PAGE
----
Ericameria laricifolia Turpentine bush

Southwest Plant of the Month –  Ericameria laricifolia (A. Gray) Shinners  Turpentine-bush is a broadly rounded 1-3 ft. shrub with profuse, small golden-yellow flower heads and dense greenery that turns golden in the fall. Leaves are clustered toward the stem tip and are short and leathery. They emit a tart lemony scent when rubbed gently. If rubbed harder, the leaves get gummy and smell like turpentine.This small shrub bears numerous tiny yellow flowers in late summer and fall. Water Use: Low Light Requirement: Sun, Part…

Read More »

Vegetables for Decoration?

If your garden is space challenged, and you can’t decide to use the available area for vegetables or flowers, you might consider using vegetables within the flower garden. For example, lettuce makes an attractive border in a flower garden. Nasturtiums are edible flowers. Other salad ingredients, such as spinach and arugula can also be integrated with flowers. I let a patch of arugula go to seed, and last fall, found arugula growing along the garden path. By late winter, it had grown to almost two…

Read More »

Observe the “Micro Environments” in your Yard

Observe the “Micro Environments” in your Yard In general, locations with morning sun and afternoon shade are cooler spots.  Filtered shade (under trees) are also cooler.  Full sun all day requires tough plants.  Even if the tag on the plant says full sun, it may not mean full New Mexico sun.  The plant also has to stand up to the heat.  Afternoon sun can be a hot spot, especially against a wall.  Read books, check out sites on the internet, observe plants in your neighborhood,…

Read More »

Good Bug, Bad Bug

Good Bug, Bad Bug By Dudley Vines Vegetable gardeners around these parts soon learn to hate the squash bug, but check out this photo:   Spined soldier bug nymph (left) attacking squash bug nymph.     There is a wide variety of naturally occurring beneficial insects that can help keep pest insects under control if they are given a chance. Sadly, however, these insects are often misidentified and in some cases are mistaken for pests, leading to unnecessary and counter-productive insecticide applications.   Like all…

Read More »

Shovels 101

By Dudley Vines Shovels come in a variety of shapes and sizes, and you can pay as much as you like for a shovel.  First of all, do you want a short handle or a long handle?  According to True Temper®, short handles allow more precise digging in small spaces or in raised beds, while long handles are the standard, versatile choice and are especially useful when you need more leverage. After you decide on a long or a short handle, should that handle be…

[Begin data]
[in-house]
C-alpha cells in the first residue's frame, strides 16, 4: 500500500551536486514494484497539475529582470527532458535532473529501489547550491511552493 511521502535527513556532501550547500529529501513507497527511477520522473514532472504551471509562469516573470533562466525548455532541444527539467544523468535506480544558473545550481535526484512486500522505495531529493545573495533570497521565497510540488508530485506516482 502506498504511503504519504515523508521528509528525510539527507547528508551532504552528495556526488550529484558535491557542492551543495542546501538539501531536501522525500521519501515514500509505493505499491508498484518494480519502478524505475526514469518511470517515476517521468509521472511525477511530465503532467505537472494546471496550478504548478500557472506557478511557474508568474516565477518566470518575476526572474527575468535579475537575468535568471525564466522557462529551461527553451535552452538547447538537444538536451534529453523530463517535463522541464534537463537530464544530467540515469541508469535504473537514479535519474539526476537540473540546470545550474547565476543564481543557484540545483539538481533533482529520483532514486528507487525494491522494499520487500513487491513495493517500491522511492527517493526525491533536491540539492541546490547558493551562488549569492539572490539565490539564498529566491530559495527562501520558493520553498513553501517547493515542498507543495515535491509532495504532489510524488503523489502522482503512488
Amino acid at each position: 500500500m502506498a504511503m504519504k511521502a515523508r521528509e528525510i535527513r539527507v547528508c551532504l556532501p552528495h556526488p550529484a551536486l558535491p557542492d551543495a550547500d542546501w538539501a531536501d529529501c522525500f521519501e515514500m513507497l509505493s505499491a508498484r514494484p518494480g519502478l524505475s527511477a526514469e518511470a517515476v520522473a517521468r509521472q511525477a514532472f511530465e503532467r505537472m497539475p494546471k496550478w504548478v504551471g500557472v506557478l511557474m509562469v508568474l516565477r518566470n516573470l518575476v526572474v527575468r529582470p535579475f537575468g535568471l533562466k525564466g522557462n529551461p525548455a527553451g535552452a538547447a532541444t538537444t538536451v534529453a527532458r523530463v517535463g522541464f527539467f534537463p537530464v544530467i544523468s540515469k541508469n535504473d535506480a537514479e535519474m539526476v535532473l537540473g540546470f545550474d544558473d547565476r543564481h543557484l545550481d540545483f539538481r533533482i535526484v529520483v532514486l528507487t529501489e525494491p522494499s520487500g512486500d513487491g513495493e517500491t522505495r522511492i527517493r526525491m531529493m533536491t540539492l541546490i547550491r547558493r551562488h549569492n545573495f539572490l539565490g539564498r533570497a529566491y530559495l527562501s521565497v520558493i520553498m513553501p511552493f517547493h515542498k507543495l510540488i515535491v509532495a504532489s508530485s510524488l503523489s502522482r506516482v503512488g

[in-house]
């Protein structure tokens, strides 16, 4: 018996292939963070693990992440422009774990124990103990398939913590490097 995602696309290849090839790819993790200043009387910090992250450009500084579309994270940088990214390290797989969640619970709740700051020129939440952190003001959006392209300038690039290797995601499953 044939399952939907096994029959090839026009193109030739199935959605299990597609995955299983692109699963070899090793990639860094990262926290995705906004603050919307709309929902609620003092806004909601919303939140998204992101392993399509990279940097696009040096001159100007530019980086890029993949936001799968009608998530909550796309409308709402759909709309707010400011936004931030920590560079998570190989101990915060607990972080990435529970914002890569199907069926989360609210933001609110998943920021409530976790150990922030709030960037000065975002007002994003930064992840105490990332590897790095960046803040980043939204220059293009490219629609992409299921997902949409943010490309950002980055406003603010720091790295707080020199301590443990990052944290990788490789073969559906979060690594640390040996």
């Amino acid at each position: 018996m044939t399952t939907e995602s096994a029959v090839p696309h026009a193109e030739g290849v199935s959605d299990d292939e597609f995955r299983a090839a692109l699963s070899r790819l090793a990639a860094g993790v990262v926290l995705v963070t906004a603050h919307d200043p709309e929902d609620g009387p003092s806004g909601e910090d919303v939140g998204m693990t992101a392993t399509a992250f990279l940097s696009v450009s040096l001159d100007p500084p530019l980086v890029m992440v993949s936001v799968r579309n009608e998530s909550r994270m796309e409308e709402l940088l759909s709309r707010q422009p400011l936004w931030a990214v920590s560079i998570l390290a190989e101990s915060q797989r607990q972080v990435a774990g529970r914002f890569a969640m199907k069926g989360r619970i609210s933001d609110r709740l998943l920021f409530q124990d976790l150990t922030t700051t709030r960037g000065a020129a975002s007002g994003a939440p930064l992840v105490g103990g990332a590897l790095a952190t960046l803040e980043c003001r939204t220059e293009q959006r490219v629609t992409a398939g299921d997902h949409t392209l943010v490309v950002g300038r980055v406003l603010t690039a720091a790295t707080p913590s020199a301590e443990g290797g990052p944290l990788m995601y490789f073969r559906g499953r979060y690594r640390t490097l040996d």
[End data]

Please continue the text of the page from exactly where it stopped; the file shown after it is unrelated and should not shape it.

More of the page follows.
Read More »

HOMEscape Solutions (. . . another SCMG class that really works!!)

By Charlene Spiegel I took my first HOMEscape Solutions class in the spring of 2010.  I had just moved from California to Rio Rancho the year before and I wanted to create some sort of landscape out of the never ending sand dunes that made up my ½ acre property, which was located high on the mesa just west of Unser Blvd and suffered greatly from the constant winds and blowing sand. The class made a believer out of me! Not ever having been much…

Read More »

Furman’s Red Salvia Greggii

Southwest Plant of the Month Furman’s Red Texas Sage Salvia Greggii A favorite of bee’s and hummingbirds, Salvia greggii cultivars, (Fuman’s Red) is one of many varieties of colorful and hardy salvia. Blooms in late spring and again in the fall – this variety of salvia covers itself in bright red flowers and holds a sweet aroma within its foliage. This is a drought resistant/drought tolerant (xeric) plant. Salvia (commonly referred to as ‘Sage’) represent a huge family of ornamental plants that attract a variety…

Read More »

Who’s Afraid of Curly Top?

Who’s Afraid of Curly Top? You may remember the old Shirley Temple movies, with that cute little tap dancing tot that could charm even the crustiest curmudgeon. Shirley was nicknamed Curly Top, and she even starred in a movie by that name. But there is another Curly Top. And it strikes fear into gardeners’ hearts. I speak of the dreaded curly top virus. There are no sprays to prevent it, and no chemicals to treat it. I have lost tomatoes to the curly top virus,…

Read More »

Humulus lupulus var. Neomexicanus

Wild Hop- Humulus lupulus var. neomexicanus

-Southwest Plant of the Month Humulus lupulus var. Neomexicanus is a wild hop that is native to the streams and river areas of the New Mexico mountains and throughout the Western states region. Humulus (hops) belongs to the Cannabacea flowering family of plants that includes around 170 species grouped in about 11 genera that also includes its more famous cousin, Cannabis (hemp), as well as, Celtis (hackberries). Below, Sandoval County Master Gardener, Jim Dodson, son Aseph and daughter, Mary-Elizabeth, posing in front of some late…

Read More »

Pumpkins grown in compost

Compost and Curcubits

by David Pojmann Several years ago, I read an article about growing cucurbits in a compost pile. I finally decided to try the concept in 2016. My compost pile consisted mainly of leaves and various plants from the garden. I had started it in the fall and decided to use the compost in June. After sorting and screening the compost, I found that there were some spots that did not have enough water and had not fully decayed. I made a new pile of that…

Read More »